After emerging from the success of last season’s Conference USA second place finish and an appearance in last season’s NCAA Regional Tournament, the Bulls will look to move on without three position starters, their mainstay designated hitter and a member of their weekend rotation.
“(Returning players) are used to the fact that playing in these tournaments and playing really good opponents is what college baseball is all about,” USF coach Eddie Cardieri said. “Those guys experienced success in the conference standings and in the conference tournament, as well as going into the Regionals. I hope that it just all carries over into this year.”
A six-man competition will take place on the mound in the first few weeks of the season. The Bulls will look at a number of pitching scenarios in their first few games to properly fill the weekend rotation by the time they enter conference play. The signing of Ryan Gloger away from Stanford will bring a left-hander into the pitching rotation for the first time since 1999.
Despite being highly touted coming out of high school, Gloger went virtually unnoticed in two seasons with Stanford, seeing very little pitching time.
“We have six starters to choose from, and we haven’t had that luxury since (1995-97), when our staff was very deep,” Cardieri said. “We have Ryan Gloger, John Gorham, Jason Bartz, Jon Uhl, David Austin and Jeremy Fortner. Those six guys to compete for three or four starting positions. They are all going to get a chance to pitch at the start of the year.”
Replacing the offensive numbers of players gone from last season will be among the Bulls’ paramount challenges. Despite the return of last year’s hits leader Myron Leslie, the Bulls will still need to replace the bats of Mike Eylward and Daniel Boyd, who, along with Leslie, provided the power in the lineup. Kris Courier will also find himself a slot in the batting lineup in the role of designated hitter.
Along with being in the mix at catcher and first base, Courier’s bat will be used at the DH spot, especially against right-handed pitching.
“(Eylward and Boyd) are two very big bats to replace, because they did it over a four-year stretch. Their numbers were very consistent for four years, and they hit in the meat of the lineup.
Myron Leslie will be back as a sophomore, and he knows what it’s all about,” Cardieri said. “Myron is going to hit in the meat of the lineup, and a guy like Chris Cuccia is a senior who has always been a good hitter for us. He and (Bill) Nahorodny and (Mike) Barclay and those guys, being seniors, we are looking to them to produce runs.”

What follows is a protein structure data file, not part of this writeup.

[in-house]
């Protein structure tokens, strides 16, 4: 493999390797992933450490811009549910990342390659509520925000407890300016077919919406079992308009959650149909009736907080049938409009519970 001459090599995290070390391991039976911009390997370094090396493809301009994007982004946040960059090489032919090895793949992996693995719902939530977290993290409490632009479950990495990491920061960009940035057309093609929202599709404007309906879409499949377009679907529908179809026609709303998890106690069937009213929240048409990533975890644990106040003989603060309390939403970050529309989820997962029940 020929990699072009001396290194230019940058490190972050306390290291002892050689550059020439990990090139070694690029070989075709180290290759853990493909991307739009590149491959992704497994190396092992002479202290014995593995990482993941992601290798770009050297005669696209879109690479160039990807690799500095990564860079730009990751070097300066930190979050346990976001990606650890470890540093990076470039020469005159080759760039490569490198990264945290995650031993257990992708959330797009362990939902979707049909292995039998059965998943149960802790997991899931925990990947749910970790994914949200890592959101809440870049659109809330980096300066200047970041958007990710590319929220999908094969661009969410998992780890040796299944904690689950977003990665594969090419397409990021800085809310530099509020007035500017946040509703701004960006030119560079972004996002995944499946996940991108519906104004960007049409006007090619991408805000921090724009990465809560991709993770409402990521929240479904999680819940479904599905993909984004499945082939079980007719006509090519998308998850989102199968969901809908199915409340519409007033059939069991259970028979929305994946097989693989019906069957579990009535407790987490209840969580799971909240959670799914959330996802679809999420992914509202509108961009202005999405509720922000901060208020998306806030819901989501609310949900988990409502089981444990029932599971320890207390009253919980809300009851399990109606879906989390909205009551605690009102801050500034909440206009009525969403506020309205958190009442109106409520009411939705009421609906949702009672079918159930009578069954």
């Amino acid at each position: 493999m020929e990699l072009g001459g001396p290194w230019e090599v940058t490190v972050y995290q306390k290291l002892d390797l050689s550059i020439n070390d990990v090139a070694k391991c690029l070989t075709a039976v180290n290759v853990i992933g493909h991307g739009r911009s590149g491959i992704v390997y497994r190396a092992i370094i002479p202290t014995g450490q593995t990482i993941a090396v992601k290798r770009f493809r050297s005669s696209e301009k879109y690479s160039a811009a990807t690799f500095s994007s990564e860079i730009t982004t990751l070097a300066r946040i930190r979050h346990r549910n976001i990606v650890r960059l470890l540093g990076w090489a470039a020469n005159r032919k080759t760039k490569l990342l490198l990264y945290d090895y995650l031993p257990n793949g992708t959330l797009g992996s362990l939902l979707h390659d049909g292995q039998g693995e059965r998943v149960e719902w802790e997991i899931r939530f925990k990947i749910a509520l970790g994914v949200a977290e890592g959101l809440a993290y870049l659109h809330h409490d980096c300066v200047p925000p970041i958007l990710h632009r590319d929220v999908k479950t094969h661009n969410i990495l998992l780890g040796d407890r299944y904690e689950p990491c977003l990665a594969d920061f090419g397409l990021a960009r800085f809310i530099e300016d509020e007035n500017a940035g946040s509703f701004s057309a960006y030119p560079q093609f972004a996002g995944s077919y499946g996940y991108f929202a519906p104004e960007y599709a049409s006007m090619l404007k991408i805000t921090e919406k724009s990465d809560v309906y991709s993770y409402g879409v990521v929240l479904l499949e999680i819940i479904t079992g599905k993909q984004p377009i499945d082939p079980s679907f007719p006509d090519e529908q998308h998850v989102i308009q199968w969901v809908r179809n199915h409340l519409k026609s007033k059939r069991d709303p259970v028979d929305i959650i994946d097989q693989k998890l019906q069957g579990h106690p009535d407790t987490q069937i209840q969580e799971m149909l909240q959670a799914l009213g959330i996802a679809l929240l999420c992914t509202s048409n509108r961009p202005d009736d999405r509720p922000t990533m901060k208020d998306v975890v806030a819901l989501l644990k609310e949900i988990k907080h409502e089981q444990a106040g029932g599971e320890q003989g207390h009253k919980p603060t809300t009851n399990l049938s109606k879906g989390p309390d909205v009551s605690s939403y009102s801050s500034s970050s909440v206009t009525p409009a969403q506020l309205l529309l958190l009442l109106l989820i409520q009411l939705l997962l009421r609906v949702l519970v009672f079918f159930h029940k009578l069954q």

Relief pitching is another area the Bulls will need to focus on this season. With no definite closer, USF will probably do with the relievers what they plan to do with starters: run through a number of them in the first few weeks to decide the best relief rotation.
“Two of the left-handed freshmen, Bubba Ingram and Paul Griffin, would be two of those (relievers),” Cardieri said. “Two more lefties fill in after them. Depending where we go those six (potential) starters, well that gives us two more guys.”
In preseason interviews, Cardieri stressed that along with strong pitching, he feels that a solid defense is the next most important thing for the Bulls to be successful. In doing that, he will look to shuffle some players around to fill slots vacated since last season. One of those positions is moving Leslie from third to short for the 2002 season.
“Myron has very good instincts, and he played shortstop in high school,” Cardieri said. “He’s very good at positioning himself and has good range. He knows when he has to get rid of the ball and when he can take his time. He just knows how to play.”
Along with Leslie, Mike Macaluso will move in the infield, from short to second base. Cardieri said the moves do not concern him and that time on the field will be the best way for his players to learn new roles.
“I think that it is just a matter of playing a few games so that Myron and ‘Mac’ can get used to each other in the keystone,” he said. “Mac’s played second and short, and Myron’s played third and short. Good infielders can play them all. I think that combination is going to work out well.
“Jeff Baisley, a freshman, will have a good shot to play a lot of third base. Devin Ivany, who is going to do a lot of catching as well, will play some third base, as well.”
- Jarrett Guthrie covers baseball and can be reached at firstname.lastname@example.org